The Heaven's Gate Cult
The End - Almost
In that same eventful year, Applewhite and Nettles gave a date for their departure into outer space. The eager disciples were in a campground at the time and they learned that a spaceship was arriving to pick them all up. They congregated on the specified night to await its approach.
It didn't come at the expected time, so they sat up through the night and continued to wait. Hours went by and nothing happened.
Finally, Applewhite apologized for his mistake and invited anyone who desired it to go ahead and leave. A few returned to their families, but others remained, opting to await the next opportunity. This was home now. There was nowhere else to go. They had sacrificed too much to just walk away and they wanted their higher destiny. Even when The Two reinterpreted their approaching resurrection to be metaphorical rather than actual (the media had "assassinated" them so they didn't really need to lie dead in the street for three days), many people still stayed and waited for the next set of instructions.
Applewhite and Nettles instructed those who remained to cut their hair, wear androgynous clothing—a uniform that would set them apart and also remove temptations of the flesh—and adhere to a strict regimen of training and preparation. The idea was that their physical bodies had to be trained toward eventual perfection as genderless, eternal beings. They needed these bodies to get into heaven.
The demands for members were daunting, which curtailed the cult's early success, but The Two believed that purging earthly ways was the only means for rediscovering the alien beings they truly were—all of them. There was to be no more sexual contact and no personal privacy. The members soon formed into an insulated community, sharing the same thoughts and repeatedly affirming the dogma and prophecies. They developed "crew-mindedness," as Applewhite called it, working together in one mind the way they might have to function on a spaceship.
During all this activity, two sociologists who heard about the group on the news infiltrated it and pretended to be potential recruits. After a few months, they left, having learned very little. They did not see the kind of indoctrination and coherence among members that would ensure endurance. Little did they know. The program was evolving.
Applewhite and Nettles taught their disciples that they were all related. Applewhite was their father and Nettles, who was an older alien that had inhabited an older human form, was their grandfather. The Two renamed themselves variously as "Guinea" and "Pig," "Bo" and "Peep," and finally "Do and "Ti." After they perceived that the media was distorting their message, they went underground. They had a plan to fulfill. Yet by the end of 1976, the group had diminished from around 200 adherents to only eighty.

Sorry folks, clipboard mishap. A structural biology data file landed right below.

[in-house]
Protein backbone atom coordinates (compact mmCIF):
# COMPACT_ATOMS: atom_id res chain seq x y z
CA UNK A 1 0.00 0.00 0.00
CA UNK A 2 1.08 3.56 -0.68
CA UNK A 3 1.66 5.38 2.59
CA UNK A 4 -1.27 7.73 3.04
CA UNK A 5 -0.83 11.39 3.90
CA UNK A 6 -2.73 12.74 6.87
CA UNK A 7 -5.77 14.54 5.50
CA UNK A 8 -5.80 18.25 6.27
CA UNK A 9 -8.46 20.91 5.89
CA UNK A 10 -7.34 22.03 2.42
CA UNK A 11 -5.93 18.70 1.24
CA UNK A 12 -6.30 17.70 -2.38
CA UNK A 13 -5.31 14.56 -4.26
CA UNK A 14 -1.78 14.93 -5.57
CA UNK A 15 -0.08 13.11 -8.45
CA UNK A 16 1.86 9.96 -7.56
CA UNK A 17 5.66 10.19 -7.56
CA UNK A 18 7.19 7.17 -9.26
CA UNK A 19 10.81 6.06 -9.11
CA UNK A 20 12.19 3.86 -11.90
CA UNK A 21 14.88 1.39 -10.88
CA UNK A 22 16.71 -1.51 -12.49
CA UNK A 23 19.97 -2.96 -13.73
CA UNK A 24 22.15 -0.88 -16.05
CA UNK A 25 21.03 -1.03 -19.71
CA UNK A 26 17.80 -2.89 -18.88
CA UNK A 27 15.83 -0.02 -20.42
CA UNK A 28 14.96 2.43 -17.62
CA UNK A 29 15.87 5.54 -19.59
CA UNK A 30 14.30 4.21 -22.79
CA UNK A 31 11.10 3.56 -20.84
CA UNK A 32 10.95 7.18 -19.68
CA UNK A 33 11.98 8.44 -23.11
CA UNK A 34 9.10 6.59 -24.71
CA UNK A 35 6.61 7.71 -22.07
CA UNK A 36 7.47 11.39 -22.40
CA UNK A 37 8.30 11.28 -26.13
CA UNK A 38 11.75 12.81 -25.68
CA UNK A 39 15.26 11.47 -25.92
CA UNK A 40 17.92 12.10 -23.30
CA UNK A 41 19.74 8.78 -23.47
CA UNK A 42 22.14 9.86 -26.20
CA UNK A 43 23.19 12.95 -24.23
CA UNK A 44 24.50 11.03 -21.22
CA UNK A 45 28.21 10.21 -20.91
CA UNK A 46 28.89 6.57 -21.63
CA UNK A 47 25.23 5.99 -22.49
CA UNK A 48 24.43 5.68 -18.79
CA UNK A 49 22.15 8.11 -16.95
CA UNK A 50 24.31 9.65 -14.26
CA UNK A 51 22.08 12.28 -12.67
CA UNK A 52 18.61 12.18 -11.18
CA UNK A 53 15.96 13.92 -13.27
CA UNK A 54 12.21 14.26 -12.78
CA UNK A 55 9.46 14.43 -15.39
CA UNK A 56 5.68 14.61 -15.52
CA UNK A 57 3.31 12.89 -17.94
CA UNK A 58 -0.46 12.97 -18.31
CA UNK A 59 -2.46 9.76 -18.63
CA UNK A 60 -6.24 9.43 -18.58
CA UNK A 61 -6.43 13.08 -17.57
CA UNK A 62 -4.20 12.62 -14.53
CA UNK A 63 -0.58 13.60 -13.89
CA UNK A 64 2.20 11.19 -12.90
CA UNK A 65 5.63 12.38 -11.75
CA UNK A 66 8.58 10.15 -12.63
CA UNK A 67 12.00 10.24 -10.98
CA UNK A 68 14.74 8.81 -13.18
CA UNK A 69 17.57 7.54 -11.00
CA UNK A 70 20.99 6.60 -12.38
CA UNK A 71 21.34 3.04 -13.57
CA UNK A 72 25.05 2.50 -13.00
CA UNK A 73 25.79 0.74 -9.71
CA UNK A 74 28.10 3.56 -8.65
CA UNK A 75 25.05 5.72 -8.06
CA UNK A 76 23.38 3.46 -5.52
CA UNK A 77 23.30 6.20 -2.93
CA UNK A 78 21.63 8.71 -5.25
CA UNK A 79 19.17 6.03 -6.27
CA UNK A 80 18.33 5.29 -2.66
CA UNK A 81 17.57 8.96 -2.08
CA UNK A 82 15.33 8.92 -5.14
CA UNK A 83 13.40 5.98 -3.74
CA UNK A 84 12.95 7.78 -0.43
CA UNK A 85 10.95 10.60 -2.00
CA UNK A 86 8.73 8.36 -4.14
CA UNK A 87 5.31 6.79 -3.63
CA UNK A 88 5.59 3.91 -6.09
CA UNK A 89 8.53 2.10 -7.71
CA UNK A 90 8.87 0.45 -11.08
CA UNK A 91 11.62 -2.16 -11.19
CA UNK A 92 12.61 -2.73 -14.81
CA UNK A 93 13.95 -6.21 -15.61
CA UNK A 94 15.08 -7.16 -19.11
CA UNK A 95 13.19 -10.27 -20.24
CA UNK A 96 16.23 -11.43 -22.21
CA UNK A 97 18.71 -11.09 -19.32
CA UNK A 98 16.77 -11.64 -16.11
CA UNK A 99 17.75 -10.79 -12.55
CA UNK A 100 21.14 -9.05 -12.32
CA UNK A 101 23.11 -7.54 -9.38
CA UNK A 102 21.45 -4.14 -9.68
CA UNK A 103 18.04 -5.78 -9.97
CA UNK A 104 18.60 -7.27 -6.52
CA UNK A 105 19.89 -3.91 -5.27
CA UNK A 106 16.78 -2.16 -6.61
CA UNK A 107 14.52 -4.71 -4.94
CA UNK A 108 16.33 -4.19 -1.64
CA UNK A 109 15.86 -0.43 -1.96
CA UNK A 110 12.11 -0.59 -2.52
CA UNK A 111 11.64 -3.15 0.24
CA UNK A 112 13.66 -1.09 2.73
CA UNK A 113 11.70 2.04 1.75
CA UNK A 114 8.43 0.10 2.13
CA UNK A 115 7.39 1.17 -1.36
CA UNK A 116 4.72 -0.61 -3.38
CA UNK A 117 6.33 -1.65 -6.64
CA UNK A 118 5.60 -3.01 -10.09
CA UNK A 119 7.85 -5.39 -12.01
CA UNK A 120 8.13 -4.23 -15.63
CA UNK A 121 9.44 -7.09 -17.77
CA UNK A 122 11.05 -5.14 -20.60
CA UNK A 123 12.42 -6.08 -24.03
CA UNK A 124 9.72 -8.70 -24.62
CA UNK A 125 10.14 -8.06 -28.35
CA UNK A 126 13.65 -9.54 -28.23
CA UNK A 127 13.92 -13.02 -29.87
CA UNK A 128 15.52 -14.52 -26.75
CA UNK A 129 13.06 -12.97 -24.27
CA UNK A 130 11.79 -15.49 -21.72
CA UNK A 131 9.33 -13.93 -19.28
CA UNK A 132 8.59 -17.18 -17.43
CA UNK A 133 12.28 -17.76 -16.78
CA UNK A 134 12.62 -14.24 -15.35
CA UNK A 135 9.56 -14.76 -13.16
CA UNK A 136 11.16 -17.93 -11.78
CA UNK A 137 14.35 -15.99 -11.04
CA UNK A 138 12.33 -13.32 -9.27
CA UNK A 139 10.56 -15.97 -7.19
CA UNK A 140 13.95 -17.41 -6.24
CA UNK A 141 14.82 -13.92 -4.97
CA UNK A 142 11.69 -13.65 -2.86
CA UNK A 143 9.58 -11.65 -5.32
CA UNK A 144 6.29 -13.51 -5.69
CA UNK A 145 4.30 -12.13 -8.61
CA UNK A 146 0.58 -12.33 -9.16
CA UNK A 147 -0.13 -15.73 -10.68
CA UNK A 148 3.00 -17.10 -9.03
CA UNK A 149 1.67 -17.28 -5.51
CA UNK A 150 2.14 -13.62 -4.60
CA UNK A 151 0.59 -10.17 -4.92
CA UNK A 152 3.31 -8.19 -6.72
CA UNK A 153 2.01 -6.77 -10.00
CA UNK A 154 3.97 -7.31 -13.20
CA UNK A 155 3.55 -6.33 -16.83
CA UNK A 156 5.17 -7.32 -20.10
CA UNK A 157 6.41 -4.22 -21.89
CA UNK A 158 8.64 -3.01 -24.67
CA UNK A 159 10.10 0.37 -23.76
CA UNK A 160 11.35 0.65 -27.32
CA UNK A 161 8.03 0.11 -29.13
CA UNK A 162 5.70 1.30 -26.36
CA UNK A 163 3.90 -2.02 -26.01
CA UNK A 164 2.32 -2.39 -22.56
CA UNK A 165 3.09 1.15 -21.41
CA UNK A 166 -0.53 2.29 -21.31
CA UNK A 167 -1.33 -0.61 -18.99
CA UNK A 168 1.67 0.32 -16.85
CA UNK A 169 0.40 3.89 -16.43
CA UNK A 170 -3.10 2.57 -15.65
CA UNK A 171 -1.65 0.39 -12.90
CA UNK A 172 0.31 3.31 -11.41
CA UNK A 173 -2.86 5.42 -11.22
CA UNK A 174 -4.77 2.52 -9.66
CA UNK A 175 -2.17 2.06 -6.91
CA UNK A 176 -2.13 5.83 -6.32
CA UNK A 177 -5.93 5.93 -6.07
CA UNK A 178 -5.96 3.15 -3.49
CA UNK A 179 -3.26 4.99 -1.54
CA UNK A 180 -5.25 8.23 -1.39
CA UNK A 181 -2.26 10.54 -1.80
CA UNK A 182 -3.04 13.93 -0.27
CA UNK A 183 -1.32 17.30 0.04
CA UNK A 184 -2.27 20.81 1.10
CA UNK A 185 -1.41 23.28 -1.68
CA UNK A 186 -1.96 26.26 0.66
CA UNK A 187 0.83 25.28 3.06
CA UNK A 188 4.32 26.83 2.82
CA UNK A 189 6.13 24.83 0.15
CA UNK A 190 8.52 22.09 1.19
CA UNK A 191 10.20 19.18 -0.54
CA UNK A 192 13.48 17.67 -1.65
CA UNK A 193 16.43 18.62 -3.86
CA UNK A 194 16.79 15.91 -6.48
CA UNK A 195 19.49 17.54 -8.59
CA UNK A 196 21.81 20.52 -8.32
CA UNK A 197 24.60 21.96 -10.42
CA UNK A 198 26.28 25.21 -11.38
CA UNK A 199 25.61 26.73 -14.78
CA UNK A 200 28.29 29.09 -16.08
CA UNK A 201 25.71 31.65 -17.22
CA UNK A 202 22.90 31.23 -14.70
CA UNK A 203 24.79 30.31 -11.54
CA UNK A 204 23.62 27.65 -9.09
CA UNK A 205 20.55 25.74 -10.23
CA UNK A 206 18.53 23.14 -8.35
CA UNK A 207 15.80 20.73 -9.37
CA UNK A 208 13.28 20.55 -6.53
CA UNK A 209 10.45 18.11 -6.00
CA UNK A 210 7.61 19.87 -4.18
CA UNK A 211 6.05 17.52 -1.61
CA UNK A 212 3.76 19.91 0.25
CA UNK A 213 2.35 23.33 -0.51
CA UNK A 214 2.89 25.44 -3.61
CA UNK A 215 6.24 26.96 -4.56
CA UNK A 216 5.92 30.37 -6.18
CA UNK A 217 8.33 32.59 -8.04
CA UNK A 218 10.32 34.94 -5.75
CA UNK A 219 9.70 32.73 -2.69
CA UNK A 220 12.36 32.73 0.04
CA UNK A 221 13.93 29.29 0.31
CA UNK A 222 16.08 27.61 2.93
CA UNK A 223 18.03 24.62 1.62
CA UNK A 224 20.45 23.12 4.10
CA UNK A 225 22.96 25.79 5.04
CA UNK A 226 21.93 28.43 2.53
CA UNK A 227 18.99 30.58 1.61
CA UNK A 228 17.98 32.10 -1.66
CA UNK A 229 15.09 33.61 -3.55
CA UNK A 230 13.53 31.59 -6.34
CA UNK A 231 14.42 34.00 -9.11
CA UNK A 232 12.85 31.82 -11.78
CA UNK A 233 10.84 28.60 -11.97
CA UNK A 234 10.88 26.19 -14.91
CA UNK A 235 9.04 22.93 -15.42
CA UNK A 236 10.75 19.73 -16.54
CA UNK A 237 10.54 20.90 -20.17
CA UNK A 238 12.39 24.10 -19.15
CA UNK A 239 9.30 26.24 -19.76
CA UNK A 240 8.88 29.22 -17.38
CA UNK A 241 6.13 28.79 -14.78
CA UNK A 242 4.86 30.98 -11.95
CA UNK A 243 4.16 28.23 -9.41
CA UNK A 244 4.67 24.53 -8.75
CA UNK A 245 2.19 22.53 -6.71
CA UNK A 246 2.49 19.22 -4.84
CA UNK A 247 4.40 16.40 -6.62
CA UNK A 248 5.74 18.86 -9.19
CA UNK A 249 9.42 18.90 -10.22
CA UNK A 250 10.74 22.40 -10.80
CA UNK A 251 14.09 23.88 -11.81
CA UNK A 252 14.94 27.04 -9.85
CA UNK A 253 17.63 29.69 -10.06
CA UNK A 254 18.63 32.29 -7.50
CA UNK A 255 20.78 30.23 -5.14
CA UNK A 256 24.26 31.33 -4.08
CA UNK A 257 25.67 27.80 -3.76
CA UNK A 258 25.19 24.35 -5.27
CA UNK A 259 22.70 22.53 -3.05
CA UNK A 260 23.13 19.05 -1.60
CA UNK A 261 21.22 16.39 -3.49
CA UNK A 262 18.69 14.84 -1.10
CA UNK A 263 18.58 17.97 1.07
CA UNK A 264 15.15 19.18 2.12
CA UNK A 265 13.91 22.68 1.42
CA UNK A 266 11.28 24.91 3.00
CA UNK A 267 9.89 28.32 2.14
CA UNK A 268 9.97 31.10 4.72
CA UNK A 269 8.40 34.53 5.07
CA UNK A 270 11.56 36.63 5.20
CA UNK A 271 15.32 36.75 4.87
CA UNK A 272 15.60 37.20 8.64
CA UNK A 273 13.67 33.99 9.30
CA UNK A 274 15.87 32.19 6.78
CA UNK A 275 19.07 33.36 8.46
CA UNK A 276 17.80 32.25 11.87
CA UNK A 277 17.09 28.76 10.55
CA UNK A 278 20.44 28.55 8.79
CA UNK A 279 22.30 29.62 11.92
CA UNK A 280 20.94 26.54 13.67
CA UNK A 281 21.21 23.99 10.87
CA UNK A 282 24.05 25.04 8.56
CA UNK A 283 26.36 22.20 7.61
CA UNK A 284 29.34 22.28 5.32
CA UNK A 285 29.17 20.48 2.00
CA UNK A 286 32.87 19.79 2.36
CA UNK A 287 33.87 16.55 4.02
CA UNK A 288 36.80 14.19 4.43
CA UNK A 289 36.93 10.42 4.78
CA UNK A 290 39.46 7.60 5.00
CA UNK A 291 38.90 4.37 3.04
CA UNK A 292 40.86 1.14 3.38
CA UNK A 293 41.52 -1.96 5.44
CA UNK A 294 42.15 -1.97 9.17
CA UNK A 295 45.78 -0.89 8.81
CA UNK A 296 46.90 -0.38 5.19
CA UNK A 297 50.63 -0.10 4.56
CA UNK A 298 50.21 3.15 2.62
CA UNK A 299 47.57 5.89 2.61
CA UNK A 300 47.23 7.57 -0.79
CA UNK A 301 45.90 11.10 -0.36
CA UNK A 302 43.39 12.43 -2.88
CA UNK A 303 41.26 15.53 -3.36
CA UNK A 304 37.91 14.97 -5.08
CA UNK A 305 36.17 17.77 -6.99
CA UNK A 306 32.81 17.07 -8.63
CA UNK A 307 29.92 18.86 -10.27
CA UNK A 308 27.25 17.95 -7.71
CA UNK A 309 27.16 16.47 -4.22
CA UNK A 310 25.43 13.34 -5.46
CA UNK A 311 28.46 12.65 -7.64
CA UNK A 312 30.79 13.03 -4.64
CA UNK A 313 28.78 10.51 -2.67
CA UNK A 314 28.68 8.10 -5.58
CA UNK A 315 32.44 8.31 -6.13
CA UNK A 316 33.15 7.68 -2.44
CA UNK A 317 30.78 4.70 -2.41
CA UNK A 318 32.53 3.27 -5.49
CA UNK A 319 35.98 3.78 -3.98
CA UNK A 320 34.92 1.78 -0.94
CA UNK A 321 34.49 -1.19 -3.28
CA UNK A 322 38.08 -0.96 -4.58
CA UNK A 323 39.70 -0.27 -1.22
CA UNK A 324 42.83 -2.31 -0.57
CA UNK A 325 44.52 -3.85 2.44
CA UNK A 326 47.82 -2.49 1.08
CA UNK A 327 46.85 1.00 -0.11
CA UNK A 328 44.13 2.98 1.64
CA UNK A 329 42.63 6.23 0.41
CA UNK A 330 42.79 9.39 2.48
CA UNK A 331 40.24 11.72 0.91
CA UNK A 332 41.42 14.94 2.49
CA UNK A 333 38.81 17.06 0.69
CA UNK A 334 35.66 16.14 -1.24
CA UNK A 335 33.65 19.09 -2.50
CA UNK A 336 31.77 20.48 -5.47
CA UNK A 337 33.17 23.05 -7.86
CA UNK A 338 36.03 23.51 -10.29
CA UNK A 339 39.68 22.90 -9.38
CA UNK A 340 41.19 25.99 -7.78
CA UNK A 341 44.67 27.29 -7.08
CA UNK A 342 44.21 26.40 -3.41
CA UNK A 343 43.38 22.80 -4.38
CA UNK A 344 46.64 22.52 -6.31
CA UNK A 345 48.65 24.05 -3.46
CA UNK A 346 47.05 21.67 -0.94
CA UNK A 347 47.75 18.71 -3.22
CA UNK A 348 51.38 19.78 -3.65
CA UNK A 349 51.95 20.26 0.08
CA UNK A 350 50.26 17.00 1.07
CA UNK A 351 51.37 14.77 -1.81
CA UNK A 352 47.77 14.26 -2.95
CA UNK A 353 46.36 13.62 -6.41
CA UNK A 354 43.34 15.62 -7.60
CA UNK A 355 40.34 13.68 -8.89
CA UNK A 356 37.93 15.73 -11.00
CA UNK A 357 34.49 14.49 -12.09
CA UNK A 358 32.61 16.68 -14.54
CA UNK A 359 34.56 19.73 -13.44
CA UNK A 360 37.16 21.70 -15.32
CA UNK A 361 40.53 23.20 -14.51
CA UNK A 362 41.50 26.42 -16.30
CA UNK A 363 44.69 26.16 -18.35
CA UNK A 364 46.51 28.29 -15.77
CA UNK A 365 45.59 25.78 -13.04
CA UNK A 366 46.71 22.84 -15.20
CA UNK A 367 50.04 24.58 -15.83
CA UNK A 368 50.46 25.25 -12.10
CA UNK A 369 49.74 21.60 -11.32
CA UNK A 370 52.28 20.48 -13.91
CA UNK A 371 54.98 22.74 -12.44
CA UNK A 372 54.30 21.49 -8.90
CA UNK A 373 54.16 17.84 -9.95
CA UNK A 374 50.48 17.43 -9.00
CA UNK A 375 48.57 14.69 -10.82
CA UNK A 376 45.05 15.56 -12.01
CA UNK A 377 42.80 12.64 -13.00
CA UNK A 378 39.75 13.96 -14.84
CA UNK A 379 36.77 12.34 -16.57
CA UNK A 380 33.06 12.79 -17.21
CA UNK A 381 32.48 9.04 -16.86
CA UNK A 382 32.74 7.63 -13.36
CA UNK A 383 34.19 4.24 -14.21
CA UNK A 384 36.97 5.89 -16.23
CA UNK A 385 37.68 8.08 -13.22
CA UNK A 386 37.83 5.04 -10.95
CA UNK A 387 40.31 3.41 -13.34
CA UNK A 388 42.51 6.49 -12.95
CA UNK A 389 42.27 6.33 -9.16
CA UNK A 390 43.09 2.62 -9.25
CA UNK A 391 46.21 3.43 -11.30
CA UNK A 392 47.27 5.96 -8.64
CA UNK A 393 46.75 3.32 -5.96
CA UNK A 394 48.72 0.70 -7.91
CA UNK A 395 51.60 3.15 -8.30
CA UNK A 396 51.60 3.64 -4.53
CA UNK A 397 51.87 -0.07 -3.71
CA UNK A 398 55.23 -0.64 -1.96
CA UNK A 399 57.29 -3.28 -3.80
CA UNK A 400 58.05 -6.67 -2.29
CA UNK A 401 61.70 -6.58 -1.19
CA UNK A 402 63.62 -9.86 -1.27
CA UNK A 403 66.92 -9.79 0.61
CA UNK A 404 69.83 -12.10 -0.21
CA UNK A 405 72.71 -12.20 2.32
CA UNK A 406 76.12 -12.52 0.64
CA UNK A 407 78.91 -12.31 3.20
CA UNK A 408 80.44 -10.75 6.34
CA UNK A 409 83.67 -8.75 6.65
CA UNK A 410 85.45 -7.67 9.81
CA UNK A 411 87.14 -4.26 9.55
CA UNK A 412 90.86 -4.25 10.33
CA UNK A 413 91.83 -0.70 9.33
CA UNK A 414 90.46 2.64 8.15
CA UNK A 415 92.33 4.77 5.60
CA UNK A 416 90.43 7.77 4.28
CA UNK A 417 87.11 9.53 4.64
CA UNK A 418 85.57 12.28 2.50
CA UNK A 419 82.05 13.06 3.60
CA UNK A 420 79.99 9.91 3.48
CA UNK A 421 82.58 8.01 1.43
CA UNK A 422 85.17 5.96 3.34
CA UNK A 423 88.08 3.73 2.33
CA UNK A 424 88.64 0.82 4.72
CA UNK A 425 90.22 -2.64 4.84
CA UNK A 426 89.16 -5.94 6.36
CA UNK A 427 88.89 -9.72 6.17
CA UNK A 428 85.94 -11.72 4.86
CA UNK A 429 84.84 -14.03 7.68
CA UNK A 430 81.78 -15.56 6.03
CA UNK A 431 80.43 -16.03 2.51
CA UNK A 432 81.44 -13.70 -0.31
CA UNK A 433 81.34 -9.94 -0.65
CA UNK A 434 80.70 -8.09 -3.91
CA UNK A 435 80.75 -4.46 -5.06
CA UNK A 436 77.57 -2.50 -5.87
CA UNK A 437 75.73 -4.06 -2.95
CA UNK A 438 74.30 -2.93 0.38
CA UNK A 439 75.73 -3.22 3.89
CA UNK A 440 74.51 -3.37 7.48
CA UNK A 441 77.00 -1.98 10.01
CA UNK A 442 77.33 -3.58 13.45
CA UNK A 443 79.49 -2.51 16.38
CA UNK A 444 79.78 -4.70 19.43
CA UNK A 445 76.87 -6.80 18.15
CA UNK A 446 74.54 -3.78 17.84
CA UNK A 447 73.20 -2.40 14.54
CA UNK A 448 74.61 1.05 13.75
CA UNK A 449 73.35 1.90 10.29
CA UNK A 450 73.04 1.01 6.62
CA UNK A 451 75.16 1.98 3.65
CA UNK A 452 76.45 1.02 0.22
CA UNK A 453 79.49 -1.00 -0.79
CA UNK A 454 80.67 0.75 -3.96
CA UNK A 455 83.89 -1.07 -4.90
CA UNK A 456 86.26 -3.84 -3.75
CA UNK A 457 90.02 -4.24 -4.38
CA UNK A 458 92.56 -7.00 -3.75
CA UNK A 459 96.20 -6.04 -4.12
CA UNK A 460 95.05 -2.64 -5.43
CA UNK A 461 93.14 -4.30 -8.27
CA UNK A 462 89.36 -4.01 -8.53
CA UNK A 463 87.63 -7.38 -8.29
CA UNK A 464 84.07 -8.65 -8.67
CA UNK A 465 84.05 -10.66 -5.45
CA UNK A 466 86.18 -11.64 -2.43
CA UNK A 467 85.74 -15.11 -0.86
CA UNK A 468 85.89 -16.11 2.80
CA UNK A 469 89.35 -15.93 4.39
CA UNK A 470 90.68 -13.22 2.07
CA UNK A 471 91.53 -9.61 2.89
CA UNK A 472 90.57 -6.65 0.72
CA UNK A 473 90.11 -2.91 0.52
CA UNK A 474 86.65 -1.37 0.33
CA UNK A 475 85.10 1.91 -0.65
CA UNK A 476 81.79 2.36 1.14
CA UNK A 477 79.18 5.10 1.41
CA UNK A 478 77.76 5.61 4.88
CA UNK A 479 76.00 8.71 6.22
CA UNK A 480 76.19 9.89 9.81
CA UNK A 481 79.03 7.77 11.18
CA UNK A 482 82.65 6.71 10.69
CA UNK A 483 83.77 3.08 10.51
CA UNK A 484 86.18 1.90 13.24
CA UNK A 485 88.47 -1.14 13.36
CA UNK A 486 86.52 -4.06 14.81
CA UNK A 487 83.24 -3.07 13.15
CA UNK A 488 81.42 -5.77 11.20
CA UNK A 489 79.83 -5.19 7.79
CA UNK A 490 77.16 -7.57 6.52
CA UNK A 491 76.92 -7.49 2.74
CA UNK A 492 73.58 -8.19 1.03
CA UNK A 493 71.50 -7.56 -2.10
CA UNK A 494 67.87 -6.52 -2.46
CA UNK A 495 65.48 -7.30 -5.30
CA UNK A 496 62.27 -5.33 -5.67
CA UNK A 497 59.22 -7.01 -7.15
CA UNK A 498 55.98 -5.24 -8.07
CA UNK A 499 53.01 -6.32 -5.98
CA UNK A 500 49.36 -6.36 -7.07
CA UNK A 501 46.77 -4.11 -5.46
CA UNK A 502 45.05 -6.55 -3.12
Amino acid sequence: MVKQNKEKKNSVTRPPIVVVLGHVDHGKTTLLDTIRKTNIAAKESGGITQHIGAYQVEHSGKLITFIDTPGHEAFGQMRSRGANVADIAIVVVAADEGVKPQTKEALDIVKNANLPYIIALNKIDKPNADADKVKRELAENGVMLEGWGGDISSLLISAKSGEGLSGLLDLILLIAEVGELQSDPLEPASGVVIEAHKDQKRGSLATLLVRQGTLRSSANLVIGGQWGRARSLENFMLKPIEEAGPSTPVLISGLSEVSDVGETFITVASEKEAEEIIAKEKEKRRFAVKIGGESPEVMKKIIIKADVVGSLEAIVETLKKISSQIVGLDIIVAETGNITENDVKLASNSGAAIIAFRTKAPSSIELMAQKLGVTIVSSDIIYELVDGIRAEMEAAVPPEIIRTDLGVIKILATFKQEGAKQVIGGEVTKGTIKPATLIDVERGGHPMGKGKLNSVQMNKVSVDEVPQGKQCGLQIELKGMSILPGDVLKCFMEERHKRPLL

A legacy of $300,000 bequeathed to them allowed them to keep going. To attract more people, they promised spaceship rides for $433 and they had dozens of takers.
Cult expert Steven Hassan says that the people involved in cults like these are typically intelligent and educated, but that a loving charismatic leader who presents beliefs for which there can be no reality testing manipulates them. A new identity takes over that is dependent on how the leader defines it. "The mind can learn," he adds, "and it can learn things that are abusive to the self."
Then in 1985, Ti died of cancer and was not physically resurrected as promised. Such a mundane death seemed out of keeping with the sacred doctrines of the two witnesses, and it was clear that she was not going to get into heaven with a perfected body. Applewhite had to repair the damage, so he continued to emphasize the discomfort that true believers have with mainstream American society and he said that Ti had gone on before them to get things ready.
It wasn't difficult to use social alienation to create what Messinger calls "a context in which it seemed reasonable for believers to exit Planet Earth." While devaluing life around them, Applewhite revised his philosophy to interpret their physical bodies as mere vehicles for the soul that had to be shed before they could board the spaceship. In fact, Applewhite now claimed that Ti herself would be piloting the "mothership" that would carry them to a better place. That made the idea even more familiar and inviting.
In 1993, Applewhite launched another campaign for advancing into something "more than human." Calling the group Total Overcomers Anonymous, he placed a large ad in USA Today to alert the American populace to the fact that the earth would soon be "spaded under" and they would have one last chance to escape. He went so far as to say that he was the alien that had been inside the body of Jesus Christ, but two thousand years earlier, the souls had not been ready. He had returned in the form of Applewhite to take those who were prepared, but he was still the very same alien with the very same mission.
He got a few more people aboard and then had to decide what to do next. In The Secret World of Cults, Sarah Moran says that after the travesty at Waco, Texas, in the spring of 1994, Applewhite spoke about Koresh, began to collect guns, and hinted at a similar form of persecution. To achieve peace and avoid the Earth's destruction, says religion scholar William Henry in The Keepers of Heaven's Gate, it was mandatory that they leave the planet...soon.